If institutional transformations are carried-out in a "shock" manner, the disbalance of legitimacies (of which the dynamics have been described above) does not occur, for all the institutions are established at once and their very system embodies the consensus achieved in the field of operational experience. It is this absence of a conflict of legitimacies that seems to account for the successful, i.e. comparatively "painless", cases of democratisation (that, unfortunately, happen to be an exception rather than a rule): the institution of a democratic regime in the United States in the late 18th century or Spain's democratic revival in the 1970s. In both cases the executive and the legislative were renovated simultaneously which facilitated a nation-wide consensus about the proper balance between them and helped keep the political process within the framework of this balance. The two nations could safely proceed with the necessary "adjustments" of the separated powers then and develop a viable system of mutual checks and balances, a task that would appear almost hopeless should a political conflict assume the form of an institutional one.


SHOCK THERAPY REFORM SUCCEEDED IN POLAND AND HUNGARY
NIKOLAI BIRYUKOV & VICTOR SERGEYEV, Moscow State Institute of International Relations, 1997; RUSSIAN POLITICS IN TRANSITION: Institutional conflict in a nascent democracy, p.292 , acs-VT99

In less remote circumstances (in time, as well as in space) comparatively successful transformations of this kind have been fulfilled in a number of East European countries, e.g. Poland and Hungary, where the appropriate strategic consensus has been reached at the "nationwide" "round-tables" prior to the constitutional reforms. The nations that saw their old regimes collapse before such a consensus was worked out (Czechoslovakia, the Soviet Union, Yugoslavia) had to pay the heavy price of disintegration for this absence of a "shock" constitutional reform.


THE RUSSIAN ECONOMY IS IN VERY ROSY SHAPE
THE RECESSION IN RUSSIA IS ENDING, AND THE COUNTRY IS EMBARKING ON A GROWTH CYCLE
Alexei Berezhkov, January 29, 1998 [TASS. HEADLINE: Seven-year-long recession ending in Russia \\ jan]VT99

The seven-year-long recession is ending in Russia and the country is embarking upon an economic growth cycle. This is one of the most important world economic events of the past decade.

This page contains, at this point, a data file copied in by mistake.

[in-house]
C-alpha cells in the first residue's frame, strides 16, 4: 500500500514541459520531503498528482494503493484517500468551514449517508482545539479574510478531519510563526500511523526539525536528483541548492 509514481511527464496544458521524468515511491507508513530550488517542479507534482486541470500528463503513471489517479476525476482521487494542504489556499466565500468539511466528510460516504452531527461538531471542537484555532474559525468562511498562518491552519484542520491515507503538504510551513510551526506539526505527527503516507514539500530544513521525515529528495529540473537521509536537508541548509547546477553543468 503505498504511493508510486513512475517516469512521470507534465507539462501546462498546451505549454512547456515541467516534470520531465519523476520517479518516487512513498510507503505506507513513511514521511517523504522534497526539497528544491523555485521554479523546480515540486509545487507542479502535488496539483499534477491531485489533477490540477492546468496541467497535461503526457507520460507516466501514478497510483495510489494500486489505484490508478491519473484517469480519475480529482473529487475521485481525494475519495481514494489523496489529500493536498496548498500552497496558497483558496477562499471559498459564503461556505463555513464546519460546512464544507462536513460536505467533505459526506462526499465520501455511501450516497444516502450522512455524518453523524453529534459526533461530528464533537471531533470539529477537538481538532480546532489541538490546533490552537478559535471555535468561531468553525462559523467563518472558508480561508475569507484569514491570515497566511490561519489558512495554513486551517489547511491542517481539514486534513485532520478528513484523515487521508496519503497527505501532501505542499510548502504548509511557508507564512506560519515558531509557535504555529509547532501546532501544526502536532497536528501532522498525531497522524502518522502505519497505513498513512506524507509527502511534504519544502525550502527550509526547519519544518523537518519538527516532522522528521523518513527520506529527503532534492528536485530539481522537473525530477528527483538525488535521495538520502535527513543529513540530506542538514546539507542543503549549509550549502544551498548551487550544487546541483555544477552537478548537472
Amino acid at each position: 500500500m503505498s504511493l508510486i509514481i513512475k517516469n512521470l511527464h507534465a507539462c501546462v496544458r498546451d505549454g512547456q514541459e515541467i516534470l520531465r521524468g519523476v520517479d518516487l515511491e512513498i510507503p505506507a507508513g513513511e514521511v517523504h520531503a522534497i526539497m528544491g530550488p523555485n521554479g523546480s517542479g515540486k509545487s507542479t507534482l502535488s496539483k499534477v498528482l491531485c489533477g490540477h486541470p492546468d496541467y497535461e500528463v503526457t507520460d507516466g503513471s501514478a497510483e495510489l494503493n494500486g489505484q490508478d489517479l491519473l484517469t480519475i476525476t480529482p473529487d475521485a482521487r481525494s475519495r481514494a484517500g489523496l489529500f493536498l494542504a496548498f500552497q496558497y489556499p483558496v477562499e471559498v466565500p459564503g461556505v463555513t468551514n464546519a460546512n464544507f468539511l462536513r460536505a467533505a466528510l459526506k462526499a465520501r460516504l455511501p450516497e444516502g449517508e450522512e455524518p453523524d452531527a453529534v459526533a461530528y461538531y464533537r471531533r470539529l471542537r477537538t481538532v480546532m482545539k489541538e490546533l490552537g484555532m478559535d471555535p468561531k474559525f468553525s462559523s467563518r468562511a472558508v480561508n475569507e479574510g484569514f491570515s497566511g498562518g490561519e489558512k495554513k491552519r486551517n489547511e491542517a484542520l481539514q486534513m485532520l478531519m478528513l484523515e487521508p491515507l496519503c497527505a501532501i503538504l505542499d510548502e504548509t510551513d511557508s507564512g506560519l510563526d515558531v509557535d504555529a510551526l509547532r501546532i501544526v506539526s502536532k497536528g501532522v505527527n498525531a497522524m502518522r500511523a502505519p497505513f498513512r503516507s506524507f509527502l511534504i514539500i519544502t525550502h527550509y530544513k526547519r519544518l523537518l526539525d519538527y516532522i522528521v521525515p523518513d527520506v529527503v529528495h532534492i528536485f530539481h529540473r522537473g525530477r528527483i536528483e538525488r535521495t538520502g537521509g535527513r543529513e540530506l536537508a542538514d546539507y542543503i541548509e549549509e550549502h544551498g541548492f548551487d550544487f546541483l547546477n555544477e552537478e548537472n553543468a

This view was expressed by Anirwan Banejee, Director of the New York Institute for the Study of Economic Cycles, who analysed, at the request of the Wall Street Journal, Russian statistics on the economic situation in the country.

These figures, the newspaper notes, apparently reflect the true situation. The International Monetary Fund began to use the figures of the Russian State Statistical Board last month in its calculations and holds that they testify to economic recuperation. "We presume that these figures are absolutely trustworthy," IMF Moscow representative Martin Gilmann said. Just as the other economists, he is sure that such sectors as metallurgy, automobile-building, and oil extraction are now on the upgrade. The Statistical Board's figures for these sectors are beyond doubt.


RUSSIA IS GROWING ECONOMICALLY AND CONTROLLING INFLATION
Strobe Talbott; Deputy Secretary of State, US Department of State Dispatch, August 18, 1997; Pg. 22; HEADLINE: The end of the beginning: the emergence of a new Russia; acs-VT99

Second, in the economy, after 5 years of virtual free fall, Russia's gross domestic product seems finally, in 1997, to be stabilizing and may be registering a real upturn. That achievement, combined with the government's success in slaying the beast of hyperinflation, means that Russia can focus more on taking advantage of its immense human and natural resources to build a world-class market economy.


RUSSIA HAS RACKED UP AN IMPRESSIVE LIST OF ECONOMIC SUCCESSES
DEBORAH ANNE PALMIERI, Journal of Commerce, August 29, 1997, Pg. 8A, HEADLINE: Russia's productive summer acs-VT99